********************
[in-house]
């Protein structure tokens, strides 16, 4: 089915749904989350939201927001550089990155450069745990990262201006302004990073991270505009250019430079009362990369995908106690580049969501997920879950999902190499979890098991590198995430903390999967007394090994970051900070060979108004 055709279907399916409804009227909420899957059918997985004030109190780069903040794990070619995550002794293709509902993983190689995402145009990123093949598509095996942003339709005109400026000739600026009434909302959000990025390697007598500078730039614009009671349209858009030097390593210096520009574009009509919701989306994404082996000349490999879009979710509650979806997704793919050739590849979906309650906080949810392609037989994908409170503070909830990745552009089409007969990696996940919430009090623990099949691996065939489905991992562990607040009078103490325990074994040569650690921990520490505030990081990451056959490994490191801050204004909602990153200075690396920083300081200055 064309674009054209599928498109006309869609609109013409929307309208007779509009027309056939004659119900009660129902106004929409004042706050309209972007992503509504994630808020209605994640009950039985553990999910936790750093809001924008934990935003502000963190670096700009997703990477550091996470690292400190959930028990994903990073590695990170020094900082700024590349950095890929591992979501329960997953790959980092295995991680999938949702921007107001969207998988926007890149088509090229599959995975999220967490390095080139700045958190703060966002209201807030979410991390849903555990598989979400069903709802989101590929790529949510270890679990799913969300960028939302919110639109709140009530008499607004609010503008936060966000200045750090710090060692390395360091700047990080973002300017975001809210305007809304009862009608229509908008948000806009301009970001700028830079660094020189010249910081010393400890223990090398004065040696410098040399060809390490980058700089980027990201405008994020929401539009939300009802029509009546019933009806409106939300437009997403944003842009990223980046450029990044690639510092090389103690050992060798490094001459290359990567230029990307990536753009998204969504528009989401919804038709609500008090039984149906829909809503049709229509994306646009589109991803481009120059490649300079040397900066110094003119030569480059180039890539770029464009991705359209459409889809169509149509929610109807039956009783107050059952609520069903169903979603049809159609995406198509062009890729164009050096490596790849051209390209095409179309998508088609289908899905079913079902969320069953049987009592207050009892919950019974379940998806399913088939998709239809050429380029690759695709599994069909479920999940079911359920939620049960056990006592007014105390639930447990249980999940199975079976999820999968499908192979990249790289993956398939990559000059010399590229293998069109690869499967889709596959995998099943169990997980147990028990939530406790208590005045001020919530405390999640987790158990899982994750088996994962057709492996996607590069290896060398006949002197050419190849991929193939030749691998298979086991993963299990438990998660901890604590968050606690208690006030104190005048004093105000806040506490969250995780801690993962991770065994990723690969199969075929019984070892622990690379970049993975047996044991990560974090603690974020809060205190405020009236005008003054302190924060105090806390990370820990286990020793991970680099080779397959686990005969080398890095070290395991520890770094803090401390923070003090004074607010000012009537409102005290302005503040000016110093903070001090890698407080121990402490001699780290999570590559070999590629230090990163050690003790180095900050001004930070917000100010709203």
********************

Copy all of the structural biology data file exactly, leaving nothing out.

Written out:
[in-house]
């Protein structure tokens, strides 16, 4: 089915749904989350939201927001550089990155450069745990990262201006302004990073991270505009250019430079009362990369995908106690580049969501997920879950999902190499979890098991590198995430903390999967007394090994970051900070060979108004 055709279907399916409804009227909420899957059918997985004030109190780069903040794990070619995550002794293709509902993983190689995402145009990123093949598509095996942003339709005109400026000739600026009434909302959000990025390697007598500078730039614009009671349209858009030097390593210096520009574009009509919701989306994404082996000349490999879009979710509650979806997704793919050739590849979906309650906080949810392609037989994908409170503070909830990745552009089409007969990696996940919430009090623990099949691996065939489905991992562990607040009078103490325990074994040569650690921990520490505030990081990451056959490994490191801050204004909602990153200075690396920083300081200055 064309674009054209599928498109006309869609609109013409929307309208007779509009027309056939004659119900009660129902106004929409004042706050309209972007992503509504994630808020209605994640009950039985553990999910936790750093809001924008934990935003502000963190670096700009997703990477550091996470690292400190959930028990994903990073590695990170020094900082700024590349950095890929591992979501329960997953790959980092295995991680999938949702921007107001969207998988926007890149088509090229599959995975999220967490390095080139700045958190703060966002209201807030979410991390849903555990598989979400069903709802989101590929790529949510270890679990799913969300960028939302919110639109709140009530008499607004609010503008936060966000200045750090710090060692390395360091700047990080973002300017975001809210305007809304009862009608229509908008948000806009301009970001700028830079660094020189010249910081010393400890223990090398004065040696410098040399060809390490980058700089980027990201405008994020929401539009939300009802029509009546019933009806409106939300437009997403944003842009990223980046450029990044690639510092090389103690050992060798490094001459290359990567230029990307990536753009998204969504528009989401919804038709609500008090039984149906829909809503049709229509994306646009589109991803481009120059490649300079040397900066110094003119030569480059180039890539770029464009991705359209459409889809169509149509929610109807039956009783107050059952609520069903169903979603049809159609995406198509062009890729164009050096490596790849051209390209095409179309998508088609289908899905079913079902969320069953049987009592207050009892919950019974379940998806399913088939998709239809050429380029690759695709599994069909479920999940079911359920939620049960056990006592007014105390639930447990249980999940199975079976999820999968499908192979990249790289993956398939990559000059010399590229293998069109690869499967889709596959995998099943169990997980147990028990939530406790208590005045001020919530405390999640987790158990899982994750088996994962057709492996996607590069290896060398006949002197050419190849991929193939030749691998298979086991993963299990438990998660901890604590968050606690208690006030104190005048004093105000806040506490969250995780801690993962991770065994990723690969199969075929019984070892622990690379970049993975047996044991990560974090603690974020809060205190405020009236005008003054302190924060105090806390990370820990286990020793991970680099080779397959686990005969080398890095070290395991520890770094803090401390923070003090004074607010000012009537409102005290302005503040000016110093903070001090890698407080121990402490001699780290999570590559070999590629230090990163050690003790180095900050001004930070917000100010709203």